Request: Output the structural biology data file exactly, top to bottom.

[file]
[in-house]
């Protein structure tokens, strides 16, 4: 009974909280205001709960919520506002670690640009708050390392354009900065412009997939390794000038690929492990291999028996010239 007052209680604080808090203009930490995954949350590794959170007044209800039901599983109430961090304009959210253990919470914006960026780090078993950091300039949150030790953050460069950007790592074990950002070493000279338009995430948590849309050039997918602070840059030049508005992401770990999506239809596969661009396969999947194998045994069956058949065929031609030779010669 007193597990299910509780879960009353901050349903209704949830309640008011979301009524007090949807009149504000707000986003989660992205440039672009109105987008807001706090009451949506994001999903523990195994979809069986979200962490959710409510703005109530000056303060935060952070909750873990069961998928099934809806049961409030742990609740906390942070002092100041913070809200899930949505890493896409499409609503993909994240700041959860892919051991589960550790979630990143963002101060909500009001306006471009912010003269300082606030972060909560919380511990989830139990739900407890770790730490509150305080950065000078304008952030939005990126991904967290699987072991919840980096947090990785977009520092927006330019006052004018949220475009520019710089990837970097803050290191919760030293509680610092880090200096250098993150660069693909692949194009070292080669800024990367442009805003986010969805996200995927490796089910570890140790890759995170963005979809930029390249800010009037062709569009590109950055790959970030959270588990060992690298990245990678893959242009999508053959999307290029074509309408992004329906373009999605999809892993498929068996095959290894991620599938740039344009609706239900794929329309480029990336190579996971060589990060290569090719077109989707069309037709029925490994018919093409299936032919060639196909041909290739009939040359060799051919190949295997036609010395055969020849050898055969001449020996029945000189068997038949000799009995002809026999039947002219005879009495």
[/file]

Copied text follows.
[in-house]
């Protein structure tokens, strides 16, 4: 009974909280205001709960919520506002670690640009708050390392354009900065412009997939390794000038690929492990291999028996010239 007052209680604080808090203009930490995954949350590794959170007044209800039901599983109430961090304009959210253990919470914006960026780090078993950091300039949150030790953050460069950007790592074990950002070493000279338009995430948590849309050039997918602070840059030049508005992401770990999506239809596969661009396969999947194998045994069956058949065929031609030779010669 007193597990299910509780879960009353901050349903209704949830309640008011979301009524007090949807009149504000707000986003989660992205440039672009109105987008807001706090009451949506994001999903523990195994979809069986979200962490959710409510703005109530000056303060935060952070909750873990069961998928099934809806049961409030742990609740906390942070002092100041913070809200899930949505890493896409499409609503993909994240700041959860892919051991589960550790979630990143963002101060909500009001306006471009912010003269300082606030972060909560919380511990989830139990739900407890770790730490509150305080950065000078304008952030939005990126991904967290699987072991919840980096947090990785977009520092927006330019006052004018949220475009520019710089990837970097803050290191919760030293509680610092880090200096250098993150660069693909692949194009070292080669800024990367442009805003986010969805996200995927490796089910570890140790890759995170963005979809930029390249800010009037062709569009590109950055790959970030959270588990060992690298990245990678893959242009999508053959999307290029074509309408992004329906373009999605999809892993498929068996095959290894991620599938740039344009609706239900794929329309480029990336190579996971060589990060290569090719077109989707069309037709029925490994018919093409299936032919060639196909041909290739009939040359060799051919190949295997036609010395055969020849050898055969001449020996029945000189068997038949000799009995002809026999039947002219005879009495």